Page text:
4. New analyses and creation of main messages: My advisor and committee member had some specific analyses they thought would add to the story, so I ran them (as explained in a past post). I then went back and forth with my advisor distilling the main messages that we really wanted in the publication (so the key story points to then develop text around).

5. Outlines: At this point I am going back and forth on outlines to organize the story pieces. My outlines include section headings and a note or sentence for each paragraph and a list of all the tables and figures I think should be there (and which sections they are associated with). At this stage we have also started to come up with possible venues for the manuscript.

6. Drafts: After we agree on an outline I will start drafting (although I have already drafted a the methods and results sections when I was analyzing the data just to make sure I was keeping track of what I was doing). Based on past experiences, sometimes drafting is not a linear process. Sometimes it takes the “full’ written-out version to see something isn’t quite right, even if you try and take out some of the writing and re-writing while adding new analyses and figures with the outline process. This means that after a draft I might still end up going through steps 1 though 5 again.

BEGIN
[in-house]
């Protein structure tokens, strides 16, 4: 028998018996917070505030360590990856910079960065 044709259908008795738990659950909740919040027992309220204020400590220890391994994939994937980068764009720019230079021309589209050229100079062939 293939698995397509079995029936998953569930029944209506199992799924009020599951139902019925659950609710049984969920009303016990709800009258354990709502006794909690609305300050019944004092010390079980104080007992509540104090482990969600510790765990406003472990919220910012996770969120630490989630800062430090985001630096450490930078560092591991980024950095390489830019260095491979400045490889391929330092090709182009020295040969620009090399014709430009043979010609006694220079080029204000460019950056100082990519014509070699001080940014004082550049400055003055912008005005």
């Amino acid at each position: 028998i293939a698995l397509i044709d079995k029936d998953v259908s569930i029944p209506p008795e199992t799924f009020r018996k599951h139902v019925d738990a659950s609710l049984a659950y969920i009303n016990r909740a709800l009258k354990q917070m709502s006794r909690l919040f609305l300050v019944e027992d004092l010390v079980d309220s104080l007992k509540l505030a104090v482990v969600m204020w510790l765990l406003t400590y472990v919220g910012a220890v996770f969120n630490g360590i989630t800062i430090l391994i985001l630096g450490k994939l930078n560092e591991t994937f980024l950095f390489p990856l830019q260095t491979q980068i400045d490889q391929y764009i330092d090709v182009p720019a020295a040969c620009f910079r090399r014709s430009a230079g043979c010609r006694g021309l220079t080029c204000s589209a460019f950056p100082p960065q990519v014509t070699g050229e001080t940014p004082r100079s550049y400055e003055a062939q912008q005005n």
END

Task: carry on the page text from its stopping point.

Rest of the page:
I recently came across another blog post that gave me a little guidance in the manuscript writing process (and a little motivation to move forward). The commentary on a study about academic productivity and getting published puts forth the idea that there are many steps to publication (each one a hurdle) but that one just needs to be OK (not amazing) at all of them to be productive (but this also means can’t be great at one and suck at the other steps and think you will get papers out).

Refining my results and thinking about the academic story has of course made me think about the story I want to share with stakeholders that participated, but also about communication with the larger public. I have been asked to talk about my UA and P research on a local radio station in February so the time is now! I also want to be prepared with material and ideas for media outlets for when the paper(s) are published. Through a listserv, I recently came across two interesting platforms that focus on cities: the guardian and the 100resilientcities project.


Kauai vacation (but still thinking about P)